Gamblers flocked back to New South Wales gaming venues in the latter part of 2020, with record amounts wagered in the state.
Business Insider reports that according to state government data, gamblers fed $2.17 billion into gaming machines between June and November 2020, making for a seven per cent increase compared to the same period in 2019.
The data reportedly shows the greatest losses in local government areas in Western Sydney.
Club pokie machine profits saw year-on-year growth of $10 million in Fairfield, ultimately leaving gamblers $197 million out of pocket.
The story is similar across Canterbury-Bankstown, Blacktown and Penrith, all of which saw increasing losses compared to 2019.
Clubs, hotels and casinos were ordered to close in March 2019 in response to the pandemic, but venues reopened in June.
In August, a preliminary report from the University of Sydney found nearly three in four respondents reported gambling less frequently during shutdowns, but most respondents expected to return to their pre-pandemic gambling patterns when restrictions fully lifted.
Speaking to the ABC, Associate Professor Sally Gainsbury, who led the University of Sydney report, said the uptick in poker machine profits could reflect the impact of JobKeeper and the JobSeeker Coronavirus Supplement, combined with lingering unemployment and free time for those without work.
While academics suggest a perfect storm of social and economic factors may have lured gamblers to the pokies, peak industry body ClubsNSW said those pokie machine profits lagged behind other sectors emerging from the COVID-19 lockdowns.
Geelong punters lose millions as pokies reopen
The latest gambling figures from the Victorian regulator reveals Geelong residents lost $4.23 million in a matter of days after pubs and clubs were reopened in late 2020.
The Geelong Advertiser reported in January that when pokies were reopened to the public from November 9, Geelong’s 1346 machines swallowed $4.23 million by the end of the month.
The region, which includes one Borough of Queenscliffe venue, recorded the fifth largest loss of Victoria’s 57 municipalities with electronic gaming machines.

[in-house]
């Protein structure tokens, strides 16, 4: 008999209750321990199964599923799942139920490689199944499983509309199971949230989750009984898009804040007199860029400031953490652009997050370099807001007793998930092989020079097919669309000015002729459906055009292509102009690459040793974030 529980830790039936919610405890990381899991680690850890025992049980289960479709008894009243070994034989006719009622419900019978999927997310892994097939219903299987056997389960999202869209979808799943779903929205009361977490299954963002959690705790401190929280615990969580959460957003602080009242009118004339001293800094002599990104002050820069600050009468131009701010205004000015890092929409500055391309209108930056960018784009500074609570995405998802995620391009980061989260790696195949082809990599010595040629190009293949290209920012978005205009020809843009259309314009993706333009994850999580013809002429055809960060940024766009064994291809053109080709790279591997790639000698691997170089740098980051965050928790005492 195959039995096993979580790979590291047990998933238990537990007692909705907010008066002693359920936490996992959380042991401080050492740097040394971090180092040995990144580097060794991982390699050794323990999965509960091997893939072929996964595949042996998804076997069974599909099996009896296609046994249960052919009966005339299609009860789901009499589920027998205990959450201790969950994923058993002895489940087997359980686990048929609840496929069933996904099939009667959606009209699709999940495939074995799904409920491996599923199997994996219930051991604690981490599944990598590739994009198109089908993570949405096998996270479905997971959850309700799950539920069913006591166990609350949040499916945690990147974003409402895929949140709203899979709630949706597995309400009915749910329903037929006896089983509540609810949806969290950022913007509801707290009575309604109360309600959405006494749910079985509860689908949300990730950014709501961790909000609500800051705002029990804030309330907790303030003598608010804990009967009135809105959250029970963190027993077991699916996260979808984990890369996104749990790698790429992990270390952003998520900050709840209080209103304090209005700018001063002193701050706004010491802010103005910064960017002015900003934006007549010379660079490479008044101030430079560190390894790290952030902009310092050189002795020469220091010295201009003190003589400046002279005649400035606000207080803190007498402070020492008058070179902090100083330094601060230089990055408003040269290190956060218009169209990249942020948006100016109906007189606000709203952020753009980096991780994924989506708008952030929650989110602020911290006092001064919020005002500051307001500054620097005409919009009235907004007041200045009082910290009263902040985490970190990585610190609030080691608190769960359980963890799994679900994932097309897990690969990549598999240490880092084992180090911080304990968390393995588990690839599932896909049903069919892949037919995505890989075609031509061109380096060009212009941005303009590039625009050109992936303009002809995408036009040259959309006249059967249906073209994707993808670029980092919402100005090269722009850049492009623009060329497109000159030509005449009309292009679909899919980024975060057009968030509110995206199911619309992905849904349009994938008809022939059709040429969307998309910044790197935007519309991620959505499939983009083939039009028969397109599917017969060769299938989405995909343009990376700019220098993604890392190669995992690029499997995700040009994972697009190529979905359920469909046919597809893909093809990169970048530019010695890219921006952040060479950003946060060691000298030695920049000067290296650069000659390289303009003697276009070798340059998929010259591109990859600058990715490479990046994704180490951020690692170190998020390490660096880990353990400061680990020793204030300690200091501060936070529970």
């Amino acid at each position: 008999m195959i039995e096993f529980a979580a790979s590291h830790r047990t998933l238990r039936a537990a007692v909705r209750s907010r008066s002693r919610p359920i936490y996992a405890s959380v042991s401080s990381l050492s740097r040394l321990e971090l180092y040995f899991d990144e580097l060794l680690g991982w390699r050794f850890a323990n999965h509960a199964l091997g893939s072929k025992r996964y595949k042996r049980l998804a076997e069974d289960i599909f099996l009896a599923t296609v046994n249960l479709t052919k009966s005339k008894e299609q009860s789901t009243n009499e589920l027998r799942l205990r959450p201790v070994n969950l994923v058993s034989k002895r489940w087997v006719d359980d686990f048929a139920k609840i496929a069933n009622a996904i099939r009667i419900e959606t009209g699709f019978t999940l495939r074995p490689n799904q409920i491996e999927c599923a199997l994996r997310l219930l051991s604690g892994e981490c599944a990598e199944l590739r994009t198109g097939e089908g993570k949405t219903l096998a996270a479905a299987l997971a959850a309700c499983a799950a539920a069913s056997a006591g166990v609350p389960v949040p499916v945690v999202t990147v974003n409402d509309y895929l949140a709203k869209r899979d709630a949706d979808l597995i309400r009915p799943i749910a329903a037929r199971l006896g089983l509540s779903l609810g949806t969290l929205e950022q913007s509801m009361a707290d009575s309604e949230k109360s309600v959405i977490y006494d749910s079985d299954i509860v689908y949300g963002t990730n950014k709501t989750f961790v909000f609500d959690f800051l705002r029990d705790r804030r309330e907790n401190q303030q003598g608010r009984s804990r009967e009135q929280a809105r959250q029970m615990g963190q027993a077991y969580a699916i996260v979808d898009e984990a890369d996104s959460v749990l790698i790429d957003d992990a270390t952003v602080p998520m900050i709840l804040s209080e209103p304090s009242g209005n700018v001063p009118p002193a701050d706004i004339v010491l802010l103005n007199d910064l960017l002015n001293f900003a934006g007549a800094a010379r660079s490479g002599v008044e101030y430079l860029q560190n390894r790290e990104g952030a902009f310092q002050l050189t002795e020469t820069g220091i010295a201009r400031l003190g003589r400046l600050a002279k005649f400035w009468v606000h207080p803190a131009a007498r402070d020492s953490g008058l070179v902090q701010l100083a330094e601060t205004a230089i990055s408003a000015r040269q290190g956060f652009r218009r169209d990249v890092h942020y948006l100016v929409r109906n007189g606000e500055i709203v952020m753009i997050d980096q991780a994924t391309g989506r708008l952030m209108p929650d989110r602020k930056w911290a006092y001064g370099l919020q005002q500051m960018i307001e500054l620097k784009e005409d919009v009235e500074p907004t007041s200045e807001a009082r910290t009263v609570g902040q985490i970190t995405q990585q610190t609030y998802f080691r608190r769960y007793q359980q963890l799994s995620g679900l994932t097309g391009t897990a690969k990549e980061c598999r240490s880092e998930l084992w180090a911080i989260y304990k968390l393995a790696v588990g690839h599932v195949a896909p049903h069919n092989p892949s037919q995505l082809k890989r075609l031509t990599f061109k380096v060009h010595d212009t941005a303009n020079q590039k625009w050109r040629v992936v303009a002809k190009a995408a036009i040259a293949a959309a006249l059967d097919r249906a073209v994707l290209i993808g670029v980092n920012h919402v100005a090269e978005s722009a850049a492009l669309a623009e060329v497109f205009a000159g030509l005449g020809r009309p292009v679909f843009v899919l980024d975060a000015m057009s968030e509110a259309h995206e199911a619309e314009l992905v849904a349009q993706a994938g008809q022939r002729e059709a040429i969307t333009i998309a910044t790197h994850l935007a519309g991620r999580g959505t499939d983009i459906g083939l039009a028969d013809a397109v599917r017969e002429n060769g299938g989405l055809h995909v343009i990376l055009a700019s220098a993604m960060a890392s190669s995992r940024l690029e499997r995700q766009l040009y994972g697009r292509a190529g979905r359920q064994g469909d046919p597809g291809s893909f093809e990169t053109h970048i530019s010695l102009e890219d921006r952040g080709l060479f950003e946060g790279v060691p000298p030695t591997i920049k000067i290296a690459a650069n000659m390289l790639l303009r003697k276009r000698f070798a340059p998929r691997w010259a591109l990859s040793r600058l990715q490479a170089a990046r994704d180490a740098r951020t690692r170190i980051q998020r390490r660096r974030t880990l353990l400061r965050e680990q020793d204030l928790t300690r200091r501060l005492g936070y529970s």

But the losses are well behind the $10.23 million lost in November 2019 with venues still facing COVID-19 restrictions.
The November reopening was the first time pokies venues were allowed to operate their gaming rooms since they were closed on March 16 to slow the spread of the coronavirus.
The closure stopped the region’s record breaking run of pokies losses in its tracks, after topping $120 million in losses in 2018/19 and heading towards beating that total in 2019/20 prior to the impacts of COVID-19.
The November pokies reopening came as the Alliance for Gambling Reform released estimates that the seven-month closure saved Geelong gamblers from losing $82 million.
Alliance for Gambling Reform chief executive Tim Costello voiced concerns the reopening of gaming rooms across the state would lead to a surge in losses.
“Poker machines being switched off was a real silver lining of COVID for all Victorians, not just gamblers,” Mr Costello said in November.
“An estimated $1.8 billion was not lost on poker machines during Victoria’s lockdown, which would have had a tremendous benefit on our local economies at a time when it was needed most.”
The return of pokies to Queensland, Tasmania and New South Wales following similar closures resulted in a rise in losses in those areas, Mr Costello warned.
The Victorian Greens last month called on the state government to waive licensing fees for clubs and venues that wanted to phase out poker machines.